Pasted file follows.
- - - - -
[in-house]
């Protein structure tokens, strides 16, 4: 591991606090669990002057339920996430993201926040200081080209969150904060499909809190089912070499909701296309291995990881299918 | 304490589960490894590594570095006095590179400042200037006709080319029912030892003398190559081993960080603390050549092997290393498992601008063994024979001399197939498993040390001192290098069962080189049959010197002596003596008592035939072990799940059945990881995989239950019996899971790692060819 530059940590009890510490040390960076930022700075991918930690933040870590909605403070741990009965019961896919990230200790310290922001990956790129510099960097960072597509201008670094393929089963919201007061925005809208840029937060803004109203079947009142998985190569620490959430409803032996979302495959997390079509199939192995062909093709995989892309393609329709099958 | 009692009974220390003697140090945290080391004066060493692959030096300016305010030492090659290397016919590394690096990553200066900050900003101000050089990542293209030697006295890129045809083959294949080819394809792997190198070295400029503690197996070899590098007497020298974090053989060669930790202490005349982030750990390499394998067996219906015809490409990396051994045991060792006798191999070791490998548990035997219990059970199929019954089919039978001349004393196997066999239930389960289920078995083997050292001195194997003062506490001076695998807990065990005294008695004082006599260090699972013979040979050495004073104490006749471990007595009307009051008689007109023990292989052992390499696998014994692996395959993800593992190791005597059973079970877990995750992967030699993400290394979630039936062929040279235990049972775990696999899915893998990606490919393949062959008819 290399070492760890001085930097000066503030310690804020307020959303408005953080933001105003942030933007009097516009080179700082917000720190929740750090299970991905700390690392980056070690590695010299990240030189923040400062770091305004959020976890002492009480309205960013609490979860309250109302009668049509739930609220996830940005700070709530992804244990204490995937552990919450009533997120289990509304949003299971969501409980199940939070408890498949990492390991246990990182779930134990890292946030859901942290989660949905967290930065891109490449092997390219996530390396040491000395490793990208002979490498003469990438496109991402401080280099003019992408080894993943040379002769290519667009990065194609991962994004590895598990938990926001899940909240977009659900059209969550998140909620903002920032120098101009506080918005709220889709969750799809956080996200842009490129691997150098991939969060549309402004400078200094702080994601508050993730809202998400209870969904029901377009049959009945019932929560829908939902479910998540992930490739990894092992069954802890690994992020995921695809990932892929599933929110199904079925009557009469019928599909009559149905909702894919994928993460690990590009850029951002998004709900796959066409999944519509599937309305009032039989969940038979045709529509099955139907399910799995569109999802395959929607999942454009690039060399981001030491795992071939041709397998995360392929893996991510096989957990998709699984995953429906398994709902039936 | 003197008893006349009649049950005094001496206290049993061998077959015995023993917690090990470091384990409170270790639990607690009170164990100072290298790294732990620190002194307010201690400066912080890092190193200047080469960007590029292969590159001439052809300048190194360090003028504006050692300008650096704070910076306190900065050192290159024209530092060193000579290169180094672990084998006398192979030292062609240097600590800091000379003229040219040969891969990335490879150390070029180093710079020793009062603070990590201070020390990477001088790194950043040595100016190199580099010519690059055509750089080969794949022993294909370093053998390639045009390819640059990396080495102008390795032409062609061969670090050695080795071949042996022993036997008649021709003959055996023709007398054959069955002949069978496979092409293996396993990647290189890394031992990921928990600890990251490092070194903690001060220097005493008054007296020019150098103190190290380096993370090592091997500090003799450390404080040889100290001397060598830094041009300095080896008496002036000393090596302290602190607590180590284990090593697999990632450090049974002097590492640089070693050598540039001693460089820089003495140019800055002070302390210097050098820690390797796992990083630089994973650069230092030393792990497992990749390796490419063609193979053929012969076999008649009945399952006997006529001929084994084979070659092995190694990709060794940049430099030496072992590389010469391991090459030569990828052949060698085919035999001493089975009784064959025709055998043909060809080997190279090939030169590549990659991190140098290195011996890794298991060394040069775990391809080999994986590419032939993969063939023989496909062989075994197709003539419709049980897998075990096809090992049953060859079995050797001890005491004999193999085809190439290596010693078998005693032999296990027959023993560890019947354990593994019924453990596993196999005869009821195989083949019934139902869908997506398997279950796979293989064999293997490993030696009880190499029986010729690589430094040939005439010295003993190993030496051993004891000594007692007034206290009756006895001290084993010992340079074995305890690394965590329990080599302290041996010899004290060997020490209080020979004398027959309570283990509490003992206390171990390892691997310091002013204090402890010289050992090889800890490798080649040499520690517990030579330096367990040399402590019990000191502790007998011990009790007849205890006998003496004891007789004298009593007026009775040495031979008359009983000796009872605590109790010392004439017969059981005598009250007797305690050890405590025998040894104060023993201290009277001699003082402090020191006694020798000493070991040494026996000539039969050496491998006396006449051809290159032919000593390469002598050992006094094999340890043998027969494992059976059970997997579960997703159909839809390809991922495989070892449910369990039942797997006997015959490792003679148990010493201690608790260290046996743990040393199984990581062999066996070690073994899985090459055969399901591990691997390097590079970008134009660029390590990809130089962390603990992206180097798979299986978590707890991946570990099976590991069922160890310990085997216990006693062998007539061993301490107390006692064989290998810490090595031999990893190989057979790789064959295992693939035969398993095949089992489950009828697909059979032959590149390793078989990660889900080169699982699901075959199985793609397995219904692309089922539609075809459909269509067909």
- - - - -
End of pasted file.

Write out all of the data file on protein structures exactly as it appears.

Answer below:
[in-house]
């Protein structure tokens, strides 16, 4: 591991606090669990002057339920996430993201926040200081080209969150904060499909809190089912070499909701296309291995990881299918 | 304490589960490894590594570095006095590179400042200037006709080319029912030892003398190559081993960080603390050549092997290393498992601008063994024979001399197939498993040390001192290098069962080189049959010197002596003596008592035939072990799940059945990881995989239950019996899971790692060819 530059940590009890510490040390960076930022700075991918930690933040870590909605403070741990009965019961896919990230200790310290922001990956790129510099960097960072597509201008670094393929089963919201007061925005809208840029937060803004109203079947009142998985190569620490959430409803032996979302495959997390079509199939192995062909093709995989892309393609329709099958 | 009692009974220390003697140090945290080391004066060493692959030096300016305010030492090659290397016919590394690096990553200066900050900003101000050089990542293209030697006295890129045809083959294949080819394809792997190198070295400029503690197996070899590098007497020298974090053989060669930790202490005349982030750990390499394998067996219906015809490409990396051994045991060792006798191999070791490998548990035997219990059970199929019954089919039978001349004393196997066999239930389960289920078995083997050292001195194997003062506490001076695998807990065990005294008695004082006599260090699972013979040979050495004073104490006749471990007595009307009051008689007109023990292989052992390499696998014994692996395959993800593992190791005597059973079970877990995750992967030699993400290394979630039936062929040279235990049972775990696999899915893998990606490919393949062959008819 290399070492760890001085930097000066503030310690804020307020959303408005953080933001105003942030933007009097516009080179700082917000720190929740750090299970991905700390690392980056070690590695010299990240030189923040400062770091305004959020976890002492009480309205960013609490979860309250109302009668049509739930609220996830940005700070709530992804244990204490995937552990919450009533997120289990509304949003299971969501409980199940939070408890498949990492390991246990990182779930134990890292946030859901942290989660949905967290930065891109490449092997390219996530390396040491000395490793990208002979490498003469990438496109991402401080280099003019992408080894993943040379002769290519667009990065194609991962994004590895598990938990926001899940909240977009659900059209969550998140909620903002920032120098101009506080918005709220889709969750799809956080996200842009490129691997150098991939969060549309402004400078200094702080994601508050993730809202998400209870969904029901377009049959009945019932929560829908939902479910998540992930490739990894092992069954802890690994992020995921695809990932892929599933929110199904079925009557009469019928599909009559149905909702894919994928993460690990590009850029951002998004709900796959066409999944519509599937309305009032039989969940038979045709529509099955139907399910799995569109999802395959929607999942454009690039060399981001030491795992071939041709397998995360392929893996991510096989957990998709699984995953429906398994709902039936 | 003197008893006349009649049950005094001496206290049993061998077959015995023993917690090990470091384990409170270790639990607690009170164990100072290298790294732990620190002194307010201690400066912080890092190193200047080469960007590029292969590159001439052809300048190194360090003028504006050692300008650096704070910076306190900065050192290159024209530092060193000579290169180094672990084998006398192979030292062609240097600590800091000379003229040219040969891969990335490879150390070029180093710079020793009062603070990590201070020390990477001088790194950043040595100016190199580099010519690059055509750089080969794949022993294909370093053998390639045009390819640059990396080495102008390795032409062609061969670090050695080795071949042996022993036997008649021709003959055996023709007398054959069955002949069978496979092409293996396993990647290189890394031992990921928990600890990251490092070194903690001060220097005493008054007296020019150098103190190290380096993370090592091997500090003799450390404080040889100290001397060598830094041009300095080896008496002036000393090596302290602190607590180590284990090593697999990632450090049974002097590492640089070693050598540039001693460089820089003495140019800055002070302390210097050098820690390797796992990083630089994973650069230092030393792990497992990749390796490419063609193979053929012969076999008649009945399952006997006529001929084994084979070659092995190694990709060794940049430099030496072992590389010469391991090459030569990828052949060698085919035999001493089975009784064959025709055998043909060809080997190279090939030169590549990659991190140098290195011996890794298991060394040069775990391809080999994986590419032939993969063939023989496909062989075994197709003539419709049980897998075990096809090992049953060859079995050797001890005491004999193999085809190439290596010693078998005693032999296990027959023993560890019947354990593994019924453990596993196999005869009821195989083949019934139902869908997506398997279950796979293989064999293997490993030696009880190499029986010729690589430094040939005439010295003993190993030496051993004891000594007692007034206290009756006895001290084993010992340079074995305890690394965590329990080599302290041996010899004290060997020490209080020979004398027959309570283990509490003992206390171990390892691997310091002013204090402890010289050992090889800890490798080649040499520690517990030579330096367990040399402590019990000191502790007998011990009790007849205890006998003496004891007789004298009593007026009775040495031979008359009983000796009872605590109790010392004439017969059981005598009250007797305690050890405590025998040894104060023993201290009277001699003082402090020191006694020798000493070991040494026996000539039969050496491998006396006449051809290159032919000593390469002598050992006094094999340890043998027969494992059976059970997997579960997703159909839809390809991922495989070892449910369990039942797997006997015959490792003679148990010493201690608790260290046996743990040393199984990581062999066996070690073994899985090459055969399901591990691997390097590079970008134009660029390590990809130089962390603990992206180097798979299986978590707890991946570990099976590991069922160890310990085997216990006693062998007539061993301490107390006692064989290998810490090595031999990893190989057979790789064959295992693939035969398993095949089992489950009828697909059979032959590149390793078989990660889900080169699982699901075959199985793609397995219904692309089922539609075809459909269509067909």